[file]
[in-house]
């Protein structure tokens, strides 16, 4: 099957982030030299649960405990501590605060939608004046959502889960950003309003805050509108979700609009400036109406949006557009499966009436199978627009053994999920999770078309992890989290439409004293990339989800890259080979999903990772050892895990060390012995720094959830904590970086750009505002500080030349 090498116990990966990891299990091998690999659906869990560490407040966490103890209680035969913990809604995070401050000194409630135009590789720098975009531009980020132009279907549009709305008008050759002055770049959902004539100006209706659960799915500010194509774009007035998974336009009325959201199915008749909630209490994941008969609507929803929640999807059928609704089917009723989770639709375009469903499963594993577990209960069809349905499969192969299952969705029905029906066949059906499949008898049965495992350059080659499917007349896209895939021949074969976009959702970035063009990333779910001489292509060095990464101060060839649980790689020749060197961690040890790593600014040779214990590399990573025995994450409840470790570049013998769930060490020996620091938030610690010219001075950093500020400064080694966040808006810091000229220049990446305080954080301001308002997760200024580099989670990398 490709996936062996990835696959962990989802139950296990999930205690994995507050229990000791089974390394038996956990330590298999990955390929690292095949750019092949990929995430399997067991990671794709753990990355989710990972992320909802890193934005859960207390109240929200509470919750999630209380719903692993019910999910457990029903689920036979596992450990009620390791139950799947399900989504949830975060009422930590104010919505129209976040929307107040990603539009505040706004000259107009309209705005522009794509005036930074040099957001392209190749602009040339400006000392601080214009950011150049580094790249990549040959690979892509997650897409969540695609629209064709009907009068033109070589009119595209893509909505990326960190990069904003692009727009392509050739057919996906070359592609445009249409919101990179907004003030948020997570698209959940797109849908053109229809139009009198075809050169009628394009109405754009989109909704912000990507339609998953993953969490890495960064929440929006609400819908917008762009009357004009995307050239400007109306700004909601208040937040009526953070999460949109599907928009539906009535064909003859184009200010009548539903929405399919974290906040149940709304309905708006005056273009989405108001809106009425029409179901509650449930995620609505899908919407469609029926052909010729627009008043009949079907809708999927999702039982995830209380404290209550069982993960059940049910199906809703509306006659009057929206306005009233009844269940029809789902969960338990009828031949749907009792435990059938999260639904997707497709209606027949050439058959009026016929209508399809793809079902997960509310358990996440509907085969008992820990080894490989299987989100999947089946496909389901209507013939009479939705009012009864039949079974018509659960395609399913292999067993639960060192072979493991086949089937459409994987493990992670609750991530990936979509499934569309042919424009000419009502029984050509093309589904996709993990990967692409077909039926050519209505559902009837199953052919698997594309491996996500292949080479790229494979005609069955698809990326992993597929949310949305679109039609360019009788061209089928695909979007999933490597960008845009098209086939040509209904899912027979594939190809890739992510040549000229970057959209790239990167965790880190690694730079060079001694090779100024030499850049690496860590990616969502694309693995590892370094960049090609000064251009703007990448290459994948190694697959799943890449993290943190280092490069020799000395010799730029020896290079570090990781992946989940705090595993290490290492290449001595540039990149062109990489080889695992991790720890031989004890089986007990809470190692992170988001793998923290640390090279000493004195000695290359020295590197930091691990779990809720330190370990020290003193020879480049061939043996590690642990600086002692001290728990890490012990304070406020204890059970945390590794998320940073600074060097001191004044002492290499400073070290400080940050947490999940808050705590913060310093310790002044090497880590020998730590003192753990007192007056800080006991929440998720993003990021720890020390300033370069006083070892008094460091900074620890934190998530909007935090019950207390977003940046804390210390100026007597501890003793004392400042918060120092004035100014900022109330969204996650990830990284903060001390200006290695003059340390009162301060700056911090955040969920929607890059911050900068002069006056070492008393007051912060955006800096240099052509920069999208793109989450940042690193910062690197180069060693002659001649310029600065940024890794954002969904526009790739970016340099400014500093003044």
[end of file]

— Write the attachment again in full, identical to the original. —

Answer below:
[in-house]
């Protein structure tokens, strides 16, 4: 099957982030030299649960405990501590605060939608004046959502889960950003309003805050509108979700609009400036109406949006557009499966009436199978627009053994999920999770078309992890989290439409004293990339989800890259080979999903990772050892895990060390012995720094959830904590970086750009505002500080030349 090498116990990966990891299990091998690999659906869990560490407040966490103890209680035969913990809604995070401050000194409630135009590789720098975009531009980020132009279907549009709305008008050759002055770049959902004539100006209706659960799915500010194509774009007035998974336009009325959201199915008749909630209490994941008969609507929803929640999807059928609704089917009723989770639709375009469903499963594993577990209960069809349905499969192969299952969705029905029906066949059906499949008898049965495992350059080659499917007349896209895939021949074969976009959702970035063009990333779910001489292509060095990464101060060839649980790689020749060197961690040890790593600014040779214990590399990573025995994450409840470790570049013998769930060490020996620091938030610690010219001075950093500020400064080694966040808006810091000229220049990446305080954080301001308002997760200024580099989670990398 490709996936062996990835696959962990989802139950296990999930205690994995507050229990000791089974390394038996956990330590298999990955390929690292095949750019092949990929995430399997067991990671794709753990990355989710990972992320909802890193934005859960207390109240929200509470919750999630209380719903692993019910999910457990029903689920036979596992450990009620390791139950799947399900989504949830975060009422930590104010919505129209976040929307107040990603539009505040706004000259107009309209705005522009794509005036930074040099957001392209190749602009040339400006000392601080214009950011150049580094790249990549040959690979892509997650897409969540695609629209064709009907009068033109070589009119595209893509909505990326960190990069904003692009727009392509050739057919996906070359592609445009249409919101990179907004003030948020997570698209959940797109849908053109229809139009009198075809050169009628394009109405754009989109909704912000990507339609998953993953969490890495960064929440929006609400819908917008762009009357004009995307050239400007109306700004909601208040937040009526953070999460949109599907928009539906009535064909003859184009200010009548539903929405399919974290906040149940709304309905708006005056273009989405108001809106009425029409179901509650449930995620609505899908919407469609029926052909010729627009008043009949079907809708999927999702039982995830209380404290209550069982993960059940049910199906809703509306006659009057929206306005009233009844269940029809789902969960338990009828031949749907009792435990059938999260639904997707497709209606027949050439058959009026016929209508399809793809079902997960509310358990996440509907085969008992820990080894490989299987989100999947089946496909389901209507013939009479939705009012009864039949079974018509659960395609399913292999067993639960060192072979493991086949089937459409994987493990992670609750991530990936979509499934569309042919424009000419009502029984050509093309589904996709993990990967692409077909039926050519209505559902009837199953052919698997594309491996996500292949080479790229494979005609069955698809990326992993597929949310949305679109039609360019009788061209089928695909979007999933490597960008845009098209086939040509209904899912027979594939190809890739992510040549000229970057959209790239990167965790880190690694730079060079001694090779100024030499850049690496860590990616969502694309693995590892370094960049090609000064251009703007990448290459994948190694697959799943890449993290943190280092490069020799000395010799730029020896290079570090990781992946989940705090595993290490290492290449001595540039990149062109990489080889695992991790720890031989004890089986007990809470190692992170988001793998923290640390090279000493004195000695290359020295590197930091691990779990809720330190370990020290003193020879480049061939043996590690642990600086002692001290728990890490012990304070406020204890059970945390590794998320940073600074060097001191004044002492290499400073070290400080940050947490999940808050705590913060310093310790002044090497880590020998730590003192753990007192007056800080006991929440998720993003990021720890020390300033370069006083070892008094460091900074620890934190998530909007935090019950207390977003940046804390210390100026007597501890003793004392400042918060120092004035100014900022109330969204996650990830990284903060001390200006290695003059340390009162301060700056911090955040969920929607890059911050900068002069006056070492008393007051912060955006800096240099052509920069999208793109989450940042690193910062690197180069060693002659001649310029600065940024890794954002969904526009790739970016340099400014500093003044």